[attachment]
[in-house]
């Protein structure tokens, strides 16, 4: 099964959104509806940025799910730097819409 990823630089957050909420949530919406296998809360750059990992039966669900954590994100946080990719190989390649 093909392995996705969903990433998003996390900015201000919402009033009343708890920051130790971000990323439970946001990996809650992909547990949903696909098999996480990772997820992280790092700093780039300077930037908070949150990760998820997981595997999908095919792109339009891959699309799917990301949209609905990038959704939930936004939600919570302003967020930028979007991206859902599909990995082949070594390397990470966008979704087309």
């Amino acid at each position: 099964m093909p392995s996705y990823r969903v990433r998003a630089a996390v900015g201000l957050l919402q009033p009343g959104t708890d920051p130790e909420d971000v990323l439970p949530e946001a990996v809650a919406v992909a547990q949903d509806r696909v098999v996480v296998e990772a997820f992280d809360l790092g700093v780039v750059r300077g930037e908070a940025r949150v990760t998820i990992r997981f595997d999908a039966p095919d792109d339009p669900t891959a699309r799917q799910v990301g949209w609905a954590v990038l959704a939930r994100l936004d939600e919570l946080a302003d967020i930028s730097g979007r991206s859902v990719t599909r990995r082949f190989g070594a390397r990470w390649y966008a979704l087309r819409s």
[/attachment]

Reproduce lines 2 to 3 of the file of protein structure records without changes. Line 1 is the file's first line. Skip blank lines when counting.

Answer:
């Protein structure tokens, strides 16, 4: 099964959104509806940025799910730097819409 990823630089957050909420949530919406296998809360750059990992039966669900954590994100946080990719190989390649 093909392995996705969903990433998003996390900015201000919402009033009343708890920051130790971000990323439970946001990996809650992909547990949903696909098999996480990772997820992280790092700093780039300077930037908070949150990760998820997981595997999908095919792109339009891959699309799917990301949209609905990038959704939930936004939600919570302003967020930028979007991206859902599909990995082949070594390397990470966008979704087309």
């Amino acid at each position: 099964m093909p392995s996705y990823r969903v990433r998003a630089a996390v900015g201000l957050l919402q009033p009343g959104t708890d920051p130790e909420d971000v990323l439970p949530e946001a990996v809650a919406v992909a547990q949903d509806r696909v098999v996480v296998e990772a997820f992280d809360l790092g700093v780039v750059r300077g930037e908070a940025r949150v990760t998820i990992r997981f595997d999908a039966p095919d792109d339009p669900t891959a699309r799917q799910v990301g949209w609905a954590v990038l959704a939930r994100l936004d939600e919570l946080a302003d967020i930028s730097g979007r991206s859902v990719t599909r990995r082949f190989g070594a390397r990470w390649y966008a979704l087309r819409s």